Brazil is creating jobs, but industry still lagging

. Jan 23, 2019
Brazil is creating jobs, but industry still lagging

In a sign of economic recovery, Brazil rounded off 2018 with a positive balance of 529,500 new formal jobs, the first good result in four years, according to data from the Ministry of Economy released on Wednesday. The recovery, however, is not evenly distributed across economic sectors.

During the year, services boasted the best performance, creating 398,600 new jobs. The only sector that showed a reduction was public administration, which shrank by 4,100 jobs. However, the processing industry was more or less stagnant, with 2,600 new jobs—a growth of only 0.04 percent. This could be explained by plenty of idle capacity, which poses a challenge to stronger recovery.

</span></p> <p><span style="font-weight: 400;">The data obtained from the General Unemployment Register (Caged) shows that formal job creation has risen in every region last year. The best results were found in the Southeast (251,700 new jobs). The region, which includes São Paulo and Rio de Janeiro, traditionally corresponds to the largest part of Brazilian GDP and was one of the areas worst hit by the recession. </span></p> <p><span style="font-weight: 400;">December&#8217;s numbers showed a decrease of </span><span style="font-weight: 400;">334,400 jobs, reducing the overall result, but it was still </span><span style="font-weight: 400;">the second-best result for that month since 2007. The ministry blamed the fall on seasonality. </span></p> <div class="flourish-embed" data-src="visualisation/205169"></div> <p><script src=""></script></p> <p><span style="font-weight: 400;">“The negative balance was a result of factors such as construction shutdowns due to bad weather, the off-season for farming, school holidays and staff adjustments in the industry after completing end-of-year orders,” </span><a href=""><span style="font-weight: 400;">noted the agency</span></a><span style="font-weight: 400;">. </span></p> <p><span style="font-weight: 400;">On January 31, the Brazilian Institute of Geography and Statistics (IBGE) will publish official unemployment data for 2018. In November, Brazil&#8217;s unemployed population stood at 12.2 million—11.6 percent of the population. Although the number is gradually improving, </span><a href=""><span style="font-weight: 400;">it is still one of the major challenges the Brazilian economy has to face</span></a><span style="font-weight: 400;">.</span></p> <div class="flourish-embed" data-src="visualisation/205181"></div> <p><script src=""></script></p> <h2>Market trends</h2> <p><span style="font-weight: 400;">In a separate set of posts, the Ministry published a study showing that elderly caregivers was the profession that experienced the biggest rise in the country between 2007 and 2017, expanding 547 percent across the period. </span></p> <p><span style="font-weight: 400;">The trend goes along together with the aging of the Brazilian population, which is a </span><a href=""><span style="font-weight: 400;">deep source of concern for the government</span></a><span style="font-weight: 400;"> amid a heated pension reform debate. IBGE predicts that the population will rise until 2047, reaching 233.2 million people. Then, it will fall to 228.3 million in 2060, when 25 percent of Brazilians are expected to be over 65 years old. If confirmed, the country will have to deal with more pensions, but it will also have to adapt its structure and public spending in sectors such as health.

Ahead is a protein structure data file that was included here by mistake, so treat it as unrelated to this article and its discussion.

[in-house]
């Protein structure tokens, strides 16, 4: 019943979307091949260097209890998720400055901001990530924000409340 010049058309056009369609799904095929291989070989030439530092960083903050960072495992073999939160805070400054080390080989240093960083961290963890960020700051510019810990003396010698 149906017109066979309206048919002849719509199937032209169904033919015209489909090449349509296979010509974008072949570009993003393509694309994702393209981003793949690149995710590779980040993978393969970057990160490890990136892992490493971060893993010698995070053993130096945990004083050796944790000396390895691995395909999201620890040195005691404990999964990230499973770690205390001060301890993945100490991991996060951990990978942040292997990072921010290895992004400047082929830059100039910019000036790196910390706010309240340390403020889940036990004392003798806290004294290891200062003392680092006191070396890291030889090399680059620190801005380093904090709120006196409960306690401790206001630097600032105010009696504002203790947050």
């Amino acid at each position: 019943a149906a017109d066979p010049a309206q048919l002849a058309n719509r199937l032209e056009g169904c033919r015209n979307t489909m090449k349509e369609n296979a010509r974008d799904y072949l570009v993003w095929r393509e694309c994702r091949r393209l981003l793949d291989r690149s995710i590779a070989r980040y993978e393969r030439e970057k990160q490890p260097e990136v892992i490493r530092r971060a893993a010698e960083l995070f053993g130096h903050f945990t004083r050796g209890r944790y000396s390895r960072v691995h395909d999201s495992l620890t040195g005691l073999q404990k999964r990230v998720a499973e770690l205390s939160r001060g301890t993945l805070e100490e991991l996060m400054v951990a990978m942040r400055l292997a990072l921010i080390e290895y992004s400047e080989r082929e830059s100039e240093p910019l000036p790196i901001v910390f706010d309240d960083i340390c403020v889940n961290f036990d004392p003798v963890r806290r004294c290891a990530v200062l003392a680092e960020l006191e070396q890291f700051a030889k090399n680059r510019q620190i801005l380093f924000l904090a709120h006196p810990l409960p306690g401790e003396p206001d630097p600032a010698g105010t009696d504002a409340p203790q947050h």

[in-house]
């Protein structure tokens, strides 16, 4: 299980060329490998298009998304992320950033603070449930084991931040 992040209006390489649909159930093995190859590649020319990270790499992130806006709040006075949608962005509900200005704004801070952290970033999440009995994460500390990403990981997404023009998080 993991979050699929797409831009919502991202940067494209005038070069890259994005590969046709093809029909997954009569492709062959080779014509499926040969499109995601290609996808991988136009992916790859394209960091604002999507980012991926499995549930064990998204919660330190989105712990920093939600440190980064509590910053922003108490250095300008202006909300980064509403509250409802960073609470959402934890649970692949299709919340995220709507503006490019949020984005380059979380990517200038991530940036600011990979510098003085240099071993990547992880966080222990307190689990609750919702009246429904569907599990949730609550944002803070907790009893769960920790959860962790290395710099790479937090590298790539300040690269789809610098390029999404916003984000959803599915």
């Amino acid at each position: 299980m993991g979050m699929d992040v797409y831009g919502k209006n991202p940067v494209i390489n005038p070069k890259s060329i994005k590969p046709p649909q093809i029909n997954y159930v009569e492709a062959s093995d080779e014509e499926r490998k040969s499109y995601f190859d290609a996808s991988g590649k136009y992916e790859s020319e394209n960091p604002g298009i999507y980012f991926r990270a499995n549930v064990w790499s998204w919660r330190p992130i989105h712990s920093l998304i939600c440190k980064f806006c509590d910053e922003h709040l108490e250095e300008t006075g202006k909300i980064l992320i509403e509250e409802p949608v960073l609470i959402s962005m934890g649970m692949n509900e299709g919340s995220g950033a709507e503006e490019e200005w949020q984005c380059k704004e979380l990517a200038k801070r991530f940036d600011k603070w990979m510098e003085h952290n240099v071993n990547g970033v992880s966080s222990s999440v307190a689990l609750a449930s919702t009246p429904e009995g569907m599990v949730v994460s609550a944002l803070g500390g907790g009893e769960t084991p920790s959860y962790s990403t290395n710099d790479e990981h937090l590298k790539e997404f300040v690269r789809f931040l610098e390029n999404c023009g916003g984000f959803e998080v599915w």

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Natália Scalzaretto

Natália Scalzaretto has worked for companies such as Santander Brasil and Reuters, where she covered news ranging from commodities to technology. Before joining The Brazilian Report, she worked as an editor for Trading News, the information division from the TradersClub investor community.

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